As if the illness were not enough, the road along which the suffering travel is fraught with those who deny them at every turn; friends who feel helpless, doctors who don’t care, employers that are unsympathetic, and family members who refuse to educate themselves or even acknowledge that suffering. And it sucks. The pain is like no other and there is no drug or therapy to assuage that. But you do get that “find out who your real friends are” experience and must come to realize the reason people are in denial are ultimately because of their own issues, not yours.

    I feel so sad for you, for all of us who have to deal with this along with the disease that ails us. Rest assured there will be a moment something “clicks” with each person who has failed to acknowledge your suffering, but until that happens, the only one who knows what you’re going through is you. Keep taking care of yourself.

  3. Erika says:

    Isn’t that life? What goes up must come down. At least you have the ability to work through the pain. I’m sorry some of your family doesn’t recognize what you live with. Some of my family doesn’t understand either, I don’t think they want to understand. Hope life goes up for you again!

  4. Kim H. says:

    I’m really sorry you’re experiencing new symptoms. I know that I probably shouldn’t, but when I flare or have something new and ugly happen to me, I can’t help but feel a little out of control (subject to the vagaries of fate) and as if my own body is somehow betraying me.

    And the whole thing isn’t made any easier by that ironically non-superhero “power” of the cloak of invisibility, is it?

    Of course, for others to accept our disability, we have to be able to accept it ourselves. And as you noted in an earlier post, that often happens only in stages. Sigh.

  5. Miss Waxie says:

    Well first RA Guy, I’m truly sorry you’re in such a horrible flare. I more than know your 1984 nightmare – I my self, recently recieveced the good news that my SED rate is lower than it’s been in 5 years…and first I though Great!!, then..I thought, oh god, i just flipped the irony switch, didn’t I? I feel like being happy about a health victory means i’m minutes away from a flare. Which is a really depressing way to live.

    …On an equally frustrating topic, I’m sorry some of relatives are less than supportive of your condition. Like so many other who will read your post, this too, resonates with me. Along with medication side effects, this is another silent part of chronic illness. …At least we have each other, right?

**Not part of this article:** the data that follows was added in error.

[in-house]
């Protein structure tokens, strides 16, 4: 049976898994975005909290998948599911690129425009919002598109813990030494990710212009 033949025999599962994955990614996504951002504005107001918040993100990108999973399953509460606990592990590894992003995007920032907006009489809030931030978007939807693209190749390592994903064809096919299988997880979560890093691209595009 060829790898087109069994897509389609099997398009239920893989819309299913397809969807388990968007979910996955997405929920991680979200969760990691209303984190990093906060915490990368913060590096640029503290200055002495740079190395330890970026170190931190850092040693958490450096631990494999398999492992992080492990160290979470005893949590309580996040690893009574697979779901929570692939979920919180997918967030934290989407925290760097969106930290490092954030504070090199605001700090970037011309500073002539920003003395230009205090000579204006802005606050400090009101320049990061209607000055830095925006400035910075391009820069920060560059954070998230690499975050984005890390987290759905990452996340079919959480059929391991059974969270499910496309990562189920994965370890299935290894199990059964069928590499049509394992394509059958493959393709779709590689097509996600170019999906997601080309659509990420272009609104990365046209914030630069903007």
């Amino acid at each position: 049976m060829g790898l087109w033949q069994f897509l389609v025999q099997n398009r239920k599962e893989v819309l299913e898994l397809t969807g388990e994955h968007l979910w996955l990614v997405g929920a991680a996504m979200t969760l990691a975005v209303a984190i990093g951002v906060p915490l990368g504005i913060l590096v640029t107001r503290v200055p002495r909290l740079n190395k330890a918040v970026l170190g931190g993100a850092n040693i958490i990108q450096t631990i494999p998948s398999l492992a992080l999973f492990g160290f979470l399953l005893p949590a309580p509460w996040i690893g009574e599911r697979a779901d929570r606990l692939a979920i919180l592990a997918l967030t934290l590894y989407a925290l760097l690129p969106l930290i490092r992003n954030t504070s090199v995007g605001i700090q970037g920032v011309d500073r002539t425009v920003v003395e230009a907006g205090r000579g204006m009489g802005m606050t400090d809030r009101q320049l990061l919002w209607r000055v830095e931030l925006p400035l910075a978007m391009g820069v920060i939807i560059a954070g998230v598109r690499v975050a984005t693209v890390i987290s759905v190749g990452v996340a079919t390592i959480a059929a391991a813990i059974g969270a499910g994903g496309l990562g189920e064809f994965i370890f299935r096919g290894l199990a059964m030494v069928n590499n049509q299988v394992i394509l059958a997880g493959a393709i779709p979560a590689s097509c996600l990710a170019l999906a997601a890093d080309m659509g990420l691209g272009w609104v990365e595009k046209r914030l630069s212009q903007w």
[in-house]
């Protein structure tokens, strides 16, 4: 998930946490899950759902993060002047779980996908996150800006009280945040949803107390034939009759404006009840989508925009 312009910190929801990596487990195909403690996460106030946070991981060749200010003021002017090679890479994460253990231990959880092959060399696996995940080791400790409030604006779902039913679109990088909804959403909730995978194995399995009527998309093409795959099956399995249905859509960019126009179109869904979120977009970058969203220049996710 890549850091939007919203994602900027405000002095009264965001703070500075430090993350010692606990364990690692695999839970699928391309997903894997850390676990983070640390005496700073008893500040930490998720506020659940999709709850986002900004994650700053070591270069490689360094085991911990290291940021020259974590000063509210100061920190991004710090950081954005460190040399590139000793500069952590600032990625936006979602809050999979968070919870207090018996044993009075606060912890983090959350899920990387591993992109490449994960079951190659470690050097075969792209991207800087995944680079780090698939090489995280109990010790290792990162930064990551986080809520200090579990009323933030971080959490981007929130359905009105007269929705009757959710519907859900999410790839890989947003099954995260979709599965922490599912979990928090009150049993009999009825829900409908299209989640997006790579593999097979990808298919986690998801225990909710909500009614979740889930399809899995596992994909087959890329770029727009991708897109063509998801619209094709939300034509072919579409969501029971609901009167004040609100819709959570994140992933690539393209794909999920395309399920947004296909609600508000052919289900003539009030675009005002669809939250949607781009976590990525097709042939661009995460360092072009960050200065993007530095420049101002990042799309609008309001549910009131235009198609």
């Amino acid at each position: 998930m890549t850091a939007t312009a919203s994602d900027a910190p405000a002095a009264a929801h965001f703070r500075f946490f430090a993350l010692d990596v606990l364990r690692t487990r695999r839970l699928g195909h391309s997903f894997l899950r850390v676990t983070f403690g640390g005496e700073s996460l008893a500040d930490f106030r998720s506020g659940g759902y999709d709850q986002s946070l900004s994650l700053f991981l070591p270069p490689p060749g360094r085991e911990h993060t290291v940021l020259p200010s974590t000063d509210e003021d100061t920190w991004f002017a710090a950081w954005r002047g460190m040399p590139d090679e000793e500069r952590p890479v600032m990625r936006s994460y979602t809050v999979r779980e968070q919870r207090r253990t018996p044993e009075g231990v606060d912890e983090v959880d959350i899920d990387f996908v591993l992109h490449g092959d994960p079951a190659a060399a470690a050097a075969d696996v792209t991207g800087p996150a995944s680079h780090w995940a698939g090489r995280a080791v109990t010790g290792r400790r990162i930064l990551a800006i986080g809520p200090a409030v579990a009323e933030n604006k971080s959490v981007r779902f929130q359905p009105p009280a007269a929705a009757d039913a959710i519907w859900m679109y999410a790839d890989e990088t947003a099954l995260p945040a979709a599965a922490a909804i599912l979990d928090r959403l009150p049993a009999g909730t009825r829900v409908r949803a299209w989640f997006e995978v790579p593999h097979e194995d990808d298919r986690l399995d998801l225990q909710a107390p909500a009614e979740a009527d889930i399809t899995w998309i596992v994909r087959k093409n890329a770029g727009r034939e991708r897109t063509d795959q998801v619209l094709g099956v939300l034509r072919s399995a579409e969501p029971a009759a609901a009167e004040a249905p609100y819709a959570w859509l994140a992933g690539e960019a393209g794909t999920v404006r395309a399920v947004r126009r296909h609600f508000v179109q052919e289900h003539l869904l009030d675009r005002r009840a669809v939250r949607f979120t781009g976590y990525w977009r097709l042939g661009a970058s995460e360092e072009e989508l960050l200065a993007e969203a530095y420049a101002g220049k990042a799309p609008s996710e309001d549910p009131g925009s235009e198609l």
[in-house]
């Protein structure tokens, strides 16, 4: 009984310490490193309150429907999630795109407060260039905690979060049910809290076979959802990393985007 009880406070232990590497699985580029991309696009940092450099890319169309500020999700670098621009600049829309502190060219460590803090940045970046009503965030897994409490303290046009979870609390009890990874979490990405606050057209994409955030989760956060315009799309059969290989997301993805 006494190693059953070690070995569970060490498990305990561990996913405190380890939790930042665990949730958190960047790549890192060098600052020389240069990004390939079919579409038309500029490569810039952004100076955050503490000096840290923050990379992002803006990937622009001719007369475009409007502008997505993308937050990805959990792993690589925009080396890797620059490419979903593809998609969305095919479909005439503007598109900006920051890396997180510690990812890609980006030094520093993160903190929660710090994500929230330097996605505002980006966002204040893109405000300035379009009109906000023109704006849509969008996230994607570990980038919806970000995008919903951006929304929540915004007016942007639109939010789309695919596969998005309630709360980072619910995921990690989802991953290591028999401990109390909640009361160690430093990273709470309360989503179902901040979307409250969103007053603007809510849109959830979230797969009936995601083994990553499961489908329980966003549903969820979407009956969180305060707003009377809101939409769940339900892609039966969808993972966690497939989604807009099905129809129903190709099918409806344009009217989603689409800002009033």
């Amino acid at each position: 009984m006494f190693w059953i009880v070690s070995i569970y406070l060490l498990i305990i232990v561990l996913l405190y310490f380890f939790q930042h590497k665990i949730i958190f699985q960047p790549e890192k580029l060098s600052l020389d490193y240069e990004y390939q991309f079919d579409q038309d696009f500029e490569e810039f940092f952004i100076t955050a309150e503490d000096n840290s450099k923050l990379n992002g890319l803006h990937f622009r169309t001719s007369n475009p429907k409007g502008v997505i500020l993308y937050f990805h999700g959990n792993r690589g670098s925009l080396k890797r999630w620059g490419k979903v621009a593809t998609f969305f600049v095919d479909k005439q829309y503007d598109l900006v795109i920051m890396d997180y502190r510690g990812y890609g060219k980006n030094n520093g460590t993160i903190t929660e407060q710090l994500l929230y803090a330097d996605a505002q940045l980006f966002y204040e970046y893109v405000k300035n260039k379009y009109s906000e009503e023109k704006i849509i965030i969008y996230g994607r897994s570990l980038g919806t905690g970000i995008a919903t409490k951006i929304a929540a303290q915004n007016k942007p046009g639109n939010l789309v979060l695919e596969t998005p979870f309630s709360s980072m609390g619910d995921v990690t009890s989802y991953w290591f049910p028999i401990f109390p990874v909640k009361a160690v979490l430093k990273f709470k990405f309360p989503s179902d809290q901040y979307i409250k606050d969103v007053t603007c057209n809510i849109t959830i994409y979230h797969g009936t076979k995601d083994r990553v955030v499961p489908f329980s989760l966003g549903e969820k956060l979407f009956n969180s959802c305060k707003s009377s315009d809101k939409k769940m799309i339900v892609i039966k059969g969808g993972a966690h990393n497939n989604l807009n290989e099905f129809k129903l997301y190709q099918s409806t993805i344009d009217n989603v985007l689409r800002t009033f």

Feel better, RA Guy, I’ll be thinking about you and wishing your joints the best of vibes!

    - Miss Waxie

  6. Kali says:

    For me, the frustrating thing is that while my family has been startlingly accepting of the physical side of becoming disabled young, the mental and emotional mess that come with it? That they do not get, nor do they want to get.

    I tried to explain to my mother how offensive and prying it is to have strangers ask me about my medical condition. I was told I had a bad attitude, and should be glad that they aren’t ignoring me, because all of the people with disabilities she knows complain about how people ignore them.

    I hadn’t realized that it was an either-or, with no option of just being treated like a normal human being /irony

    I hope your hands are brought back under control soon!

    ~Kali

  7. Just Christine says:

    Today your blog really resonated with me. I understand the roller coaster effect of this disease. And also the difficulty for those who love us to understand the disease and its physical and mental challenges. I, for one, hate roller coasters! So, I suppose I can understand why my family and friends may not want to “jump on.” Here’s hoping I can learn to accept what they can give or understand and just move on, taking care of me. Thanks, RA guy!

  8. tessie says:

    Oh me. Oh my. I TOO awakened the RA gods behind the curtain! Went to my rheumy appt., happy to report for the first time since diagnosis a year ago that I was finally feeling better.
    That evening I was back in my splints, hurting all over, and my hands haven’t calmed down yet!!
    I’ve never been superstitious before…but now I’m wondering: is THAT an invisible symptom of RA as well??
    Sigh.

    The outcome for me, however, is that I am having to process all over again what it means to have this blasted disease. I had to admit to myself that the disease is no longer an interruption. It is the baseline. Flares or good days– each are just as fleeting as the other.
    And, I must remember not to piss off the RA gods.

  9. RA Guy says:

    I appreciate everyone’s feedback, thank you.

    Yes, one of the thing that still continues to amaze me about this who RA thing is how quickly it can turn on a dime. Even though I’ve been through it many, many times – it still continues to amaze.

    As per the family, I’d liked JG’s comment “the reason people are in denial are ultimately because of their own issues, not yours”. I just recently realized this. (The learning curve of RA never ends, does it?) :-)

Leave a Reply

Want to join the discussion?
Feel free to contribute!

Leave a Reply

Your email address will not be published. Required fields are marked *

You may use these HTML tags and attributes: <a href="" title=""> <abbr title=""> <acronym title=""> <b> <blockquote cite=""> <cite> <code> <del datetime=""> <em> <i> <q cite=""> <strike> <strong>